1 reply
A Buddha-nature unraveling... what a terrible sight to behold :) But, wait. There's a vision coming to me... not quite in focus... ah, here it is: Oregon's still the top team in the country. Or maybe Alabama. But the rest, nah! This is no phony-baloney, religious wishful thinking. Look at the current paradigm: you win - no matter how crummy the opponents play or weak the schedule or flukey the win - you get enshrined. Grab your nose and look at the current numero uno. Lose and you sleep with the fishes until the enshrined falter or memories fade. Of course, if you lose near season's end, you're a fart in a phone booth with no chance of breathing clear air again. See how it works... God, I must be channeling Nate Silver again.
1 reply
I think I'm at the Big Toe chakra -- or maybe a bit lower (Bottom of Sole?) You're getting close... the "Dust of His Feet" beckons.
1 reply
I can attest to the scariness of a theocratic state... in this case the state was Texas. My buddy and I decided to skip the obligatory baccalaureate service before graduation. It was hardly inter-faith in those days; more like hard-core Christianity with the faint smell of brimstone. My parents had to appear before the principal and beg, argue, and finally threaten before they allowed me to graduate.
1 reply
What you said is pretty much what I expected: you don't have any evidence for your beliefs, but you believe in them anyway. Huh? I'm surprised you want to pigeonhole so quickly. I'm not arguing for any particular belief - but for openness and impartiality. I don't believe analogies build a case for Bargini's "bundle". And I believe the "Ego Trick" he postulates is layered on to give his speculation a more solid ring. It also has a dismissive and condescending ring to me... Like most of us when we want to make our case, we conclude firmly that it's some other poor schlep that has been deceived by his ego. ... Note, though: this is a churchless blog. You should expect to be challenged if you promote religious beliefs for which there is no demonstrable evidence. That works both ways. And I would argue that B.'s "demonstrable" evidence and analogies don't warrant the conclusion that there's no self or unified consciousness. Lastly, usually it isn't possible to prove with certainty that something doesn't exist. In science and in everyday life, the burden is on those who claim that something DOES exist. And mystics would agree. They have their own discipline and meditative techniques. Unlike some dogmatic, evangelizing faiths, they shun the limelight; don't make baseless assertions; require rigourous discipline and careful lifestyle; and certainly don't marginalize or speculate about others' sincere beliefs.
1 reply
There is no core self; we are a bundle of thoughts, perceptions, emotions, and such that constantly flow through us, but there is no enduring "Us." But that's an assertion without any evidence either. Bagnini's analogies with his "trickster mind" in the fray have no more validity that the most far-fetched religious narrative. His book and the "plenty of evidence" you speak are not proof. It's pure speculation and dressing it up as "Neuroscience" will never change that. However, they have assumed a seemingly inaccurate alternative -- that a changeless soul or such lies hidden under the surface of all the ever-changing mental stuff. How do you know it's "inaccurate"...? You don't know one way or another. Qualifying it with "seemingly" doesn't make it any less judgmental. Because mysticism or religion doesn't offer an explanation that resonates with you doesn't make it inaccurate. I don't know of any neuroscientific theory that holds to a "soul" or "unified consciousness" theory. Do you? Who cares if it's in your "holy of holies" Neuroscience Camp or not. To claim dismissively that the "self/soul" doesn't exist or offer some bogus proof or its non-existence is the worst sort of hubris in my opinion.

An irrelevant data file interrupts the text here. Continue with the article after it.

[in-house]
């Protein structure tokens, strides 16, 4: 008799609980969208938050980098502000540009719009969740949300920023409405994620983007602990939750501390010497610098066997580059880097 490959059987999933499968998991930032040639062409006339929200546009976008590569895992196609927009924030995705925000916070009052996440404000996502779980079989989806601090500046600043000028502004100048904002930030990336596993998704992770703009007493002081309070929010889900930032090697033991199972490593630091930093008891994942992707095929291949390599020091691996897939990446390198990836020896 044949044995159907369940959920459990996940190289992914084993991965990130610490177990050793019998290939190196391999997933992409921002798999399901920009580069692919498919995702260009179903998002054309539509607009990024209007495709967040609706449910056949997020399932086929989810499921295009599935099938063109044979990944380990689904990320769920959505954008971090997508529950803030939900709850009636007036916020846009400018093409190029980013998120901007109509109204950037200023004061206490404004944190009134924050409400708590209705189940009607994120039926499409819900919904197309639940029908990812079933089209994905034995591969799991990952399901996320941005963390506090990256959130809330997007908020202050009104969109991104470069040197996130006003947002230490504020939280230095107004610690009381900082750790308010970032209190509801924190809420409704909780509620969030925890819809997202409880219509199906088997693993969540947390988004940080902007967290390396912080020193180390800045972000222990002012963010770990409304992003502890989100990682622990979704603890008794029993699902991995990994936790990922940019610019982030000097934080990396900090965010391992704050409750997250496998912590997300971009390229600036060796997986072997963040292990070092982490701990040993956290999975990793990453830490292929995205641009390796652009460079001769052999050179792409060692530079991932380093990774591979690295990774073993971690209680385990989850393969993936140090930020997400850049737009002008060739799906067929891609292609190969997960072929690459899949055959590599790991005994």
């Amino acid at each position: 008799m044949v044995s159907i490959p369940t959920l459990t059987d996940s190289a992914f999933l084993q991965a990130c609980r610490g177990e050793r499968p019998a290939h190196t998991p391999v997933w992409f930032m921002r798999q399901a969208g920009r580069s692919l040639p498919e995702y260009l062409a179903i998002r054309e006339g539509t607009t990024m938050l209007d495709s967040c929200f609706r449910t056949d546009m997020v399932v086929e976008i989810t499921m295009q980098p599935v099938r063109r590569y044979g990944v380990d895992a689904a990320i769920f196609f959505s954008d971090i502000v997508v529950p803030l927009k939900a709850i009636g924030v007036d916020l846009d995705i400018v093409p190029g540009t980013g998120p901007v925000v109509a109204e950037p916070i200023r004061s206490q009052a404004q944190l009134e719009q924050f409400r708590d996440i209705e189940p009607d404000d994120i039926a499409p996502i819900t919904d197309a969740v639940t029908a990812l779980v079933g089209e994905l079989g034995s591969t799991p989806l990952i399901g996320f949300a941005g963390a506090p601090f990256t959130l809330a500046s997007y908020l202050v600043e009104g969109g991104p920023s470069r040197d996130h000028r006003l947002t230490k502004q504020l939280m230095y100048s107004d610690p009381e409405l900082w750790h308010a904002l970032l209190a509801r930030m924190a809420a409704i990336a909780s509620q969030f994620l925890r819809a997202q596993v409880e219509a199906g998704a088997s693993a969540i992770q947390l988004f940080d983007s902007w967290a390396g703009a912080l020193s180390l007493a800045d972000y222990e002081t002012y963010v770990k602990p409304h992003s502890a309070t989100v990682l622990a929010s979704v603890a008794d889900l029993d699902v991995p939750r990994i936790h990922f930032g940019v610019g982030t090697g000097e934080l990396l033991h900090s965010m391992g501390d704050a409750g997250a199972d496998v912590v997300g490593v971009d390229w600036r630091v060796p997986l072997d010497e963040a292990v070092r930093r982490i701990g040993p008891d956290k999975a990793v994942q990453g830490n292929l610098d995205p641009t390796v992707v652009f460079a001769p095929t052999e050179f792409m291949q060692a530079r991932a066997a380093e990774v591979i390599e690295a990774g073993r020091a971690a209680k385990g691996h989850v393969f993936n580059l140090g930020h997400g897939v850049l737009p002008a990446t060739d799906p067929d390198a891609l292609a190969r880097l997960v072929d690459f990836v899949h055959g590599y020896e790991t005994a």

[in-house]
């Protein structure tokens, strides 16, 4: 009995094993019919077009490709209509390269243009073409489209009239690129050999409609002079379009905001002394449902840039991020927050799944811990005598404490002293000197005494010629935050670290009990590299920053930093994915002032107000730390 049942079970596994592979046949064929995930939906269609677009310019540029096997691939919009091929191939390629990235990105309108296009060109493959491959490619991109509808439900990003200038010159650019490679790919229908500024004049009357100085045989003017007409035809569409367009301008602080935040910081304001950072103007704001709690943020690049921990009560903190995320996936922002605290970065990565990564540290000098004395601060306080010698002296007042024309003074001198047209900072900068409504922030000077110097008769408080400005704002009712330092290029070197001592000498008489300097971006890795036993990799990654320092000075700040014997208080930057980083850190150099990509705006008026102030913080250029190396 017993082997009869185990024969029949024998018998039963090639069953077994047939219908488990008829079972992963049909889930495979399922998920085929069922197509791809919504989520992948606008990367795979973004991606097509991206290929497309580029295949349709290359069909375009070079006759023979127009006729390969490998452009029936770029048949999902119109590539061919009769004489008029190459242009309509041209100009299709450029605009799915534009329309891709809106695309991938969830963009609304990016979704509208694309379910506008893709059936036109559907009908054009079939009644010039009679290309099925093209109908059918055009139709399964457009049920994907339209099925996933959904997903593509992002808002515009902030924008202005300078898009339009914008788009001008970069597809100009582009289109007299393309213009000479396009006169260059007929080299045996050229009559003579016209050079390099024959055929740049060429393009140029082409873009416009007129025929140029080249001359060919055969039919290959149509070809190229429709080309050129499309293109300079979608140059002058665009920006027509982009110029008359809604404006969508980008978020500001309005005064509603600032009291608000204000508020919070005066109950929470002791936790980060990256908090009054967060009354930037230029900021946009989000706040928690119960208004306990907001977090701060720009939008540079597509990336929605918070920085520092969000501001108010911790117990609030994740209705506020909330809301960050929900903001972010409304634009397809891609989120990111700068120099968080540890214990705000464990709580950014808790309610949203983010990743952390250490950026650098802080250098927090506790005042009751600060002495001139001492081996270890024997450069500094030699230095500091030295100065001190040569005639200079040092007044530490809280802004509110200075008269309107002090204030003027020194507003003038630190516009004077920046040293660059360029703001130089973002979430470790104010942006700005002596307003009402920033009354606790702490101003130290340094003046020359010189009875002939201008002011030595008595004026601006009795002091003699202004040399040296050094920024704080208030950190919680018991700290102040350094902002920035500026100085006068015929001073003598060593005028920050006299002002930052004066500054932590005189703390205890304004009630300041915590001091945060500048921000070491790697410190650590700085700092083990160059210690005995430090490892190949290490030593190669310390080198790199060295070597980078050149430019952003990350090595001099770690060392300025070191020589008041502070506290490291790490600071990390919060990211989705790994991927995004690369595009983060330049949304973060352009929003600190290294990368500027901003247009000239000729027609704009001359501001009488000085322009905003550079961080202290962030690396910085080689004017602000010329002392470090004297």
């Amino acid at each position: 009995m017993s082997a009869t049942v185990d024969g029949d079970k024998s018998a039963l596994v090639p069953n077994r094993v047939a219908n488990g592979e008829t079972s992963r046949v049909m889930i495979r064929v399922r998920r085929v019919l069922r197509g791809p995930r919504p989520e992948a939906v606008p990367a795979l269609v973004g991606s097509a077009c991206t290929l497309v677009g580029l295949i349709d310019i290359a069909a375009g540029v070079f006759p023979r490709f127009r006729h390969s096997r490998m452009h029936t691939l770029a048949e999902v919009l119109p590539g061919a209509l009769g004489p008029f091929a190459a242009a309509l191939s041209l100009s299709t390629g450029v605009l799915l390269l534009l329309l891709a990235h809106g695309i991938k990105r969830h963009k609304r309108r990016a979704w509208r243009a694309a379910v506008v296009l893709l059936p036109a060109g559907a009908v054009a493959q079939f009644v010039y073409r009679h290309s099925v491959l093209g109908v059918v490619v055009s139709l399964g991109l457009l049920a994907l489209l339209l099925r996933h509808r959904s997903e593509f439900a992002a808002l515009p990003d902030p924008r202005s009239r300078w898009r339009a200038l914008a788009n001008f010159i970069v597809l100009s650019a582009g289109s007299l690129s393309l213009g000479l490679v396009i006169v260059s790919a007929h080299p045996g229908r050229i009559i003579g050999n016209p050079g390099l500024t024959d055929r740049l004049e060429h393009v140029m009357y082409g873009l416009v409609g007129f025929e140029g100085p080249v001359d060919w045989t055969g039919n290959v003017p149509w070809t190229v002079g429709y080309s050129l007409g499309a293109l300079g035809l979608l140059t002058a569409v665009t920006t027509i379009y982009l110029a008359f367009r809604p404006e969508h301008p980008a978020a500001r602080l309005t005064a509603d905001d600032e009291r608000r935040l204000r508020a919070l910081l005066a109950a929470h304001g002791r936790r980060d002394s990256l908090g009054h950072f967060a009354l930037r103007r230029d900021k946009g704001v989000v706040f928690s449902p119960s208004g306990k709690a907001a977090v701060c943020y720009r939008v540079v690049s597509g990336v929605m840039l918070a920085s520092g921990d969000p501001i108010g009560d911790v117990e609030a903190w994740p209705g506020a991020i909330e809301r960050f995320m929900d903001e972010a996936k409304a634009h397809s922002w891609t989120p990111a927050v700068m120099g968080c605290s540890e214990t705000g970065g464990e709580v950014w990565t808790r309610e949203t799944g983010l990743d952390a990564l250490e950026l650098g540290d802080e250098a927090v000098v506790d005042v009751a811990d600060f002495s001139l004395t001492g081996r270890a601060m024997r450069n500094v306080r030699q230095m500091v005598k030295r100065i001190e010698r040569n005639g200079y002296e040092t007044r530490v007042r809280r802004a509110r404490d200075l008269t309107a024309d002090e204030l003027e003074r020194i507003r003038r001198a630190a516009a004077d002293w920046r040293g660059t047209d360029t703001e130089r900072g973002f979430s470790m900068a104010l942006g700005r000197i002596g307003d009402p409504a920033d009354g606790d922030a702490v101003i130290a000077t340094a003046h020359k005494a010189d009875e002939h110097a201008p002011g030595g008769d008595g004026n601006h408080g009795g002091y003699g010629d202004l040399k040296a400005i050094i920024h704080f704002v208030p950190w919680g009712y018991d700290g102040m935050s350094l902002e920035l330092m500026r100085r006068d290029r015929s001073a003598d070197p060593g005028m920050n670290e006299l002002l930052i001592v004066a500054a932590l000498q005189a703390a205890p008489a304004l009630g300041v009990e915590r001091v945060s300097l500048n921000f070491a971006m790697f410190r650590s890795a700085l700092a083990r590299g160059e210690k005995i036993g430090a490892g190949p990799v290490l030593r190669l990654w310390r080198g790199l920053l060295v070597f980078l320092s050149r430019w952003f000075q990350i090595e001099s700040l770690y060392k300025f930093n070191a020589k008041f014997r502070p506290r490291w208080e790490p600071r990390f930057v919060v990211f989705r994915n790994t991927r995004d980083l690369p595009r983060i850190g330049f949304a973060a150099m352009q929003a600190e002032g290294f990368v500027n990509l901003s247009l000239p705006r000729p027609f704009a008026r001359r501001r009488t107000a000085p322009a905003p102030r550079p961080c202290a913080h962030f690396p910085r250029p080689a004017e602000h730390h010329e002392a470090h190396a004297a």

1 reply
It's easy to write a sweeping blog comment that dismisses solid evidence accumulated over decades of research and experimentation by hundreds or thousands of top scientists -- just as its easy to hold on to unfounded religious, mystical, or spiritual beliefs. That's a bit facile too... it's almost suggestive that Baggini has a phalanx of "hundreds of thousands of top scientists..." supporting him. I seriously doubt that all of them are in step with Baggini's speculative battle cry. Zen masters are fond of saying stuff like, "show me your self!" It's a good question. Buddhism stripped of religiosity is close to modern neuroscience... Yes, but Baggini isn't just attacking the false idea of self but pawning off his "bundle theory" as a refutation of soul altogether. He has no compelling evidence of course but warms up by reminding the uninitiated of the complexity of the atomic/planetary models, hows cars are assemblies of parts, etc. He then leapfrogs to the conclusion that because neuroscience observes only a "complicated bundle of mental events served up by the brain" - his "collection of stuff" - that any core unity is a myth. In fact, mystics have identified the deceptive nature of mind/ego eons ago. But B., stealing a page from them, even tries to shore up his case by fingering the "trickster ego/mind" as the 'perp' who's blinding us to this "remarkably disunified bundle-like system". The "tricks up the mind's sleeve" may be blinding us to other compelling explanations.
1 reply
Religious belief is the default human condition. What takes courage, effort, and determination is going against the religious current that sweeps the vast majority of people into a faith-based ocean. I think mystics would agree but would clarify that the real 'current' is non-denominational. True believers - whether at the altar of science or religion - are swept away by their own inner helplessness, by a tsunami of thought they can't control, by an inability to ever simply remain in stillness and in the here-now, by an enduring existential angst that no material discovery or religious dogma will ever allay. The "courage, effort, and determination" to reform oneself and swim against this riptide is the real beacon of hope.